A: In looking at the films, I looked at the way that different modes of films are used to reflect certain themes. I found of list of six modes of films, and the directors of these films tend to talk about immigration through either observing the situation, explaining the situation or actually participating themselves. So of those six modes, the explicatory, observation and participatory were the three that kept appearing over and over again.
Q: Which films did you look at?
A: For the U.S., “Nuestra Comunidad – Latinos in North Carolina,” “Crossing Arizona,” "Mojados: Through the Night" and “Walking the Line.” For Spain, “I See the Stars at Noon,” “Living with Illegals” and ““Si nos dejan,” which I actually found on Youtube. I ended up narrowing it down based on films that had received a lot of recognition and films from primarily after the terrorist attacks.
Q: What is the inspiration behind your research?
A: I knew I wanted to do something cultural after I worked with the Latino community in the area. And when I found my mentor we decided I should incorporate my study abroad experience in Spain and documentary films seemed like a really cool way to study it.
Q: Why do you think this is important?
A: I’ve seen so many implications in my research in how we’re treating the Latino community now in terms of their access to resources and employment. It’s very similar to the way we’ve treated other immigrant groups throughout history with Irish and Chinese immigrants.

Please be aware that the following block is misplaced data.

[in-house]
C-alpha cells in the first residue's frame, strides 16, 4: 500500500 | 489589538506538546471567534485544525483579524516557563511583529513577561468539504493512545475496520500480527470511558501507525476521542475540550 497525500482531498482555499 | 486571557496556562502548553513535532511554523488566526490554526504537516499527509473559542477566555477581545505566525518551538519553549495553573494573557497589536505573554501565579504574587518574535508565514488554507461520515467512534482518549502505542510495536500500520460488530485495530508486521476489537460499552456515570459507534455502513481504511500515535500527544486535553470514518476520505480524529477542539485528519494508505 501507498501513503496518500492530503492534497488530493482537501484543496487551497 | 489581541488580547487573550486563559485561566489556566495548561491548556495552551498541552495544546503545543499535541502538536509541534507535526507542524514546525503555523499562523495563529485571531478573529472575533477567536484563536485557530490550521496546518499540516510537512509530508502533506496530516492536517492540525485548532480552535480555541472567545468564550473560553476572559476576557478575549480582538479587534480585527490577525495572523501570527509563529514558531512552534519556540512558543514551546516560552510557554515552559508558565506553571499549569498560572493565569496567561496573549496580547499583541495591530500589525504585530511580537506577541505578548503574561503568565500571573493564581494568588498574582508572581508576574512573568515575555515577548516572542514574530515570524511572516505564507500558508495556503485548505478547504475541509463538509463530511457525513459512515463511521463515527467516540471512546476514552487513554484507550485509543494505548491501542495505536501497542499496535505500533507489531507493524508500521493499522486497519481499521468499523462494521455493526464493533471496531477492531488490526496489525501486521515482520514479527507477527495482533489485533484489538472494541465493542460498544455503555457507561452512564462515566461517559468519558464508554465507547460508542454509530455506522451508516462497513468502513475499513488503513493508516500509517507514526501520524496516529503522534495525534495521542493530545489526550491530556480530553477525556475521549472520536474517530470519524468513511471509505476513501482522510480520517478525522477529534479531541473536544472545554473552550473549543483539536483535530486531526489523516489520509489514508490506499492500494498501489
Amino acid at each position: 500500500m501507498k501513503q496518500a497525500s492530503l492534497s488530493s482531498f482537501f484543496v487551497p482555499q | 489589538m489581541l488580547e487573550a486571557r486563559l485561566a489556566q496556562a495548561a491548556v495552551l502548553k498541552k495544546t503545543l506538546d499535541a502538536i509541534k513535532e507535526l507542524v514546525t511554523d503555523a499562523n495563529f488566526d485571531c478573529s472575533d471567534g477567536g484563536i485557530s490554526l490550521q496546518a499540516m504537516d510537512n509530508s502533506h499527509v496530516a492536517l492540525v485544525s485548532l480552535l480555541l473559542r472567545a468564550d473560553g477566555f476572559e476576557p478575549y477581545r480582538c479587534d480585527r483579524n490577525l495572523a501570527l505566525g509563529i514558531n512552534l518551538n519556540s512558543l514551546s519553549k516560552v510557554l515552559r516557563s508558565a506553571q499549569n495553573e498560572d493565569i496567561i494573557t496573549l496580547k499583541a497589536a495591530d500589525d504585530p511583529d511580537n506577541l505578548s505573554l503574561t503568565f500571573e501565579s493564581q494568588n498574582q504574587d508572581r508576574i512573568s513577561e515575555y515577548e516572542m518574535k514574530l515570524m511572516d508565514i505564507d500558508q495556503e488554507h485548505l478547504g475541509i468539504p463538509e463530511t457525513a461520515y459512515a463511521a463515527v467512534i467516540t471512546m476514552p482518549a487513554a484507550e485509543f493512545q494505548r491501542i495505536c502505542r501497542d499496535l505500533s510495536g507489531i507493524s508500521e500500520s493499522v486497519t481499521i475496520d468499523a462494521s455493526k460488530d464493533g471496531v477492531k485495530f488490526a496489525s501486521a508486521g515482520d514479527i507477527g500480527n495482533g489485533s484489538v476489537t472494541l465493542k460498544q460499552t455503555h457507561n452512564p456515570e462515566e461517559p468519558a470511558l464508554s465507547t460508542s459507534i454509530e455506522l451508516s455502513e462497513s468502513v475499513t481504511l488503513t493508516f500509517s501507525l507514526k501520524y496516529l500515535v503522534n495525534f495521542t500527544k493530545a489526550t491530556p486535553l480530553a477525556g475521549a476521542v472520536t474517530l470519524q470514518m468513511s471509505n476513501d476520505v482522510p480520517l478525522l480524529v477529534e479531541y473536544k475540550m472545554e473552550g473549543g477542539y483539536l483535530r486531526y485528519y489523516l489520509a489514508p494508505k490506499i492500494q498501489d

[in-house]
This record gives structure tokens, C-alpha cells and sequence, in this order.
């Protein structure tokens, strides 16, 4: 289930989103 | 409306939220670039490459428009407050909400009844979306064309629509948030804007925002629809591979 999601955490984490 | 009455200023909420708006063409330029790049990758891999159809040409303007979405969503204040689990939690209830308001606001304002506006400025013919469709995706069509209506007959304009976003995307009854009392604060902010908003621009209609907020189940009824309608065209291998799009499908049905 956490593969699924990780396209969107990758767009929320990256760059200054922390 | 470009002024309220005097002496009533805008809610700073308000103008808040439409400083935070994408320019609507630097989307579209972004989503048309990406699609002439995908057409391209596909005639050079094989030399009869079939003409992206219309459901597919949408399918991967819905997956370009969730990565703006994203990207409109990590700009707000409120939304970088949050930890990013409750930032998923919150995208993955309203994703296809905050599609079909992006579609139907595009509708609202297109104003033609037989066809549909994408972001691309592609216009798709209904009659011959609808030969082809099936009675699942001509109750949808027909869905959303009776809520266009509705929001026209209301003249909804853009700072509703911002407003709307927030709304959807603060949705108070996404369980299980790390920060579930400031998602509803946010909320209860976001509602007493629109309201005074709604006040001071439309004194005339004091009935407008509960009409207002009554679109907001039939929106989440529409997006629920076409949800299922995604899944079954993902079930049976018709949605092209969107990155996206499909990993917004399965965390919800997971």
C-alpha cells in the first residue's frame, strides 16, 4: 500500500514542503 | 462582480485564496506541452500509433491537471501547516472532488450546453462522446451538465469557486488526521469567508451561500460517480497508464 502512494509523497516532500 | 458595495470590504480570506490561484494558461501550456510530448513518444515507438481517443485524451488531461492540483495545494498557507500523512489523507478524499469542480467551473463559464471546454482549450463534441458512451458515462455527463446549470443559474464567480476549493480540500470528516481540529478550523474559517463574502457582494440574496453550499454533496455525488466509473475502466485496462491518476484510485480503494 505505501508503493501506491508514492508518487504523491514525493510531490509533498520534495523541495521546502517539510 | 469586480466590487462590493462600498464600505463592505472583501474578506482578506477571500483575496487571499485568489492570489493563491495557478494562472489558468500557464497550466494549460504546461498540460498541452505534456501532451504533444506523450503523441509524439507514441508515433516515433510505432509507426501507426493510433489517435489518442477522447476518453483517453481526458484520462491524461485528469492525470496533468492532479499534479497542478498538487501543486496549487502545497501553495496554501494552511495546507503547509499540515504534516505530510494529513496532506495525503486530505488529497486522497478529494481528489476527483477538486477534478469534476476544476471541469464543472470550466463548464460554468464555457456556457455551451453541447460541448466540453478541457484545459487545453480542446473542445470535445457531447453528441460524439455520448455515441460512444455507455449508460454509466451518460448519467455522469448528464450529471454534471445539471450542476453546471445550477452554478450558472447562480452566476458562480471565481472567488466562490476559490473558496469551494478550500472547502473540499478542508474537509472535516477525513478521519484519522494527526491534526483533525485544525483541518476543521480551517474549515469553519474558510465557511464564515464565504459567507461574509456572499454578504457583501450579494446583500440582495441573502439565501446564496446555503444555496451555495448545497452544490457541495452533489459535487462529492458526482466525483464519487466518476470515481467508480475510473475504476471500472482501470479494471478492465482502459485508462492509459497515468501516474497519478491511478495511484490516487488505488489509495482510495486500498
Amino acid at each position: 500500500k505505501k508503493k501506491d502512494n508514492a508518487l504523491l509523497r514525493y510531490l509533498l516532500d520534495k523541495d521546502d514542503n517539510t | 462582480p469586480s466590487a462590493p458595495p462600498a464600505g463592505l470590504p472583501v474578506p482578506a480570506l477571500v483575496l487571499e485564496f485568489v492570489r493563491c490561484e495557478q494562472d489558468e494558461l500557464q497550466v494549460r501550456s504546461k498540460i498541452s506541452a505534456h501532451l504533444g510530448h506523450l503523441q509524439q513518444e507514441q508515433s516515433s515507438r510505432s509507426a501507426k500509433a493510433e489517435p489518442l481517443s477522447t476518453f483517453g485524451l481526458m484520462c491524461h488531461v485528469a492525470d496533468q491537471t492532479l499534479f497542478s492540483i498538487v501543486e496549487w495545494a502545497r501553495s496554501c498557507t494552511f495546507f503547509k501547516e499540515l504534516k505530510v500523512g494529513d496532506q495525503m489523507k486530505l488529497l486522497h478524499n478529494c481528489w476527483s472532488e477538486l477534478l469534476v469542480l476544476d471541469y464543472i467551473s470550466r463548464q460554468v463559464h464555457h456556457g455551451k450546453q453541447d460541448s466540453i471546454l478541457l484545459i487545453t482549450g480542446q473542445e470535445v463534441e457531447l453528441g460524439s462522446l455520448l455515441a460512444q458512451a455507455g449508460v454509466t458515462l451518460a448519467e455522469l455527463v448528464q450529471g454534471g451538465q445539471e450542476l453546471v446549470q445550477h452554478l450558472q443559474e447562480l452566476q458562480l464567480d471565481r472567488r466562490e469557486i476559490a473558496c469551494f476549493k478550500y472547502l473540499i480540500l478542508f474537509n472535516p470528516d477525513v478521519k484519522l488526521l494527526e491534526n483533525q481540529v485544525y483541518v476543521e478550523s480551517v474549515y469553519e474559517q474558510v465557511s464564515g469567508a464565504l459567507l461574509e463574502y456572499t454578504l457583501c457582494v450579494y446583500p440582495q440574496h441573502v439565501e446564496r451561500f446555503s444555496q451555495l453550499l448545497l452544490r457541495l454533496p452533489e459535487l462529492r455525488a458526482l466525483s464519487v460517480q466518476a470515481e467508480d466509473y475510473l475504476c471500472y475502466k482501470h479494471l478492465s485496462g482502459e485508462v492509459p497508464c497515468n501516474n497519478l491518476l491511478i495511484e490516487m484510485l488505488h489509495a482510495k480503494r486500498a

It’s interesting to look at how the groups have changed, but our tendencies have not. I think it’s important to understand the journey of how people get to the U.S. It’s truly a difficult experience and they would not do that if they felt that they had another option. In the films, by talking about these experiences the directors try to humanize the people so we see them as people and not just statistics.
The same is true in Spain as well, although there wasn’t as much of a connection to the terrorist attacks. “Si nos dejan” shows the living conditions of certain immigrant groups, which are unbelievable. So it opens your eyes to the reality of different groups of people.
- Sarah Costello '11